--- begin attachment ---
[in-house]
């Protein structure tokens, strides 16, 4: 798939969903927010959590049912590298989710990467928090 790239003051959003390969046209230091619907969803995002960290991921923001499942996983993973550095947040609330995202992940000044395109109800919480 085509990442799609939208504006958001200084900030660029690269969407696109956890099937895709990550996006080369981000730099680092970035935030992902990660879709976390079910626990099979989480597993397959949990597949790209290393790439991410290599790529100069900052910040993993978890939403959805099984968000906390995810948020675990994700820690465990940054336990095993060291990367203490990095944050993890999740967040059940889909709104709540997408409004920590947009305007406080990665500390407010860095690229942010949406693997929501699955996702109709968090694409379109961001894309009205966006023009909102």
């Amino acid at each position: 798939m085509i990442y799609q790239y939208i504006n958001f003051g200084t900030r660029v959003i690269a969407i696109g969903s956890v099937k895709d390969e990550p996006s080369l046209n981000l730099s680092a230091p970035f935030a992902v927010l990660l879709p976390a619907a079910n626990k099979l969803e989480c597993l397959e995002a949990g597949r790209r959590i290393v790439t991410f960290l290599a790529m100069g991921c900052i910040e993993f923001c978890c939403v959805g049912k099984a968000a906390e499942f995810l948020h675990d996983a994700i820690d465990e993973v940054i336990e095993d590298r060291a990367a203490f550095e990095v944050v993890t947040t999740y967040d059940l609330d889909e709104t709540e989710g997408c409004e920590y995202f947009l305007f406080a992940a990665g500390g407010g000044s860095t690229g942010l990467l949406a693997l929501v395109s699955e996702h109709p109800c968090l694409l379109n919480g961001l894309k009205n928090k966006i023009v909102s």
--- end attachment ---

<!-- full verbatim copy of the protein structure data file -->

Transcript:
[in-house]
């Protein structure tokens, strides 16, 4: 798939969903927010959590049912590298989710990467928090 790239003051959003390969046209230091619907969803995002960290991921923001499942996983993973550095947040609330995202992940000044395109109800919480 085509990442799609939208504006958001200084900030660029690269969407696109956890099937895709990550996006080369981000730099680092970035935030992902990660879709976390079910626990099979989480597993397959949990597949790209290393790439991410290599790529100069900052910040993993978890939403959805099984968000906390995810948020675990994700820690465990940054336990095993060291990367203490990095944050993890999740967040059940889909709104709540997408409004920590947009305007406080990665500390407010860095690229942010949406693997929501699955996702109709968090694409379109961001894309009205966006023009909102």
């Amino acid at each position: 798939m085509i990442y799609q790239y939208i504006n958001f003051g200084t900030r660029v959003i690269a969407i696109g969903s956890v099937k895709d390969e990550p996006s080369l046209n981000l730099s680092a230091p970035f935030a992902v927010l990660l879709p976390a619907a079910n626990k099979l969803e989480c597993l397959e995002a949990g597949r790209r959590i290393v790439t991410f960290l290599a790529m100069g991921c900052i910040e993993f923001c978890c939403v959805g049912k099984a968000a906390e499942f995810l948020h675990d996983a994700i820690d465990e993973v940054i336990e095993d590298r060291a990367a203490f550095e990095v944050v993890t947040t999740y967040d059940l609330d889909e709104t709540e989710g997408c409004e920590y995202f947009l305007f406080a992940a990665g500390g407010g000044s860095t690229g942010l990467l949406a693997l929501v395109s699955e996702h109709p109800c968090l694409l379109n919480g961001l894309k009205n928090k966006i023009v909102s």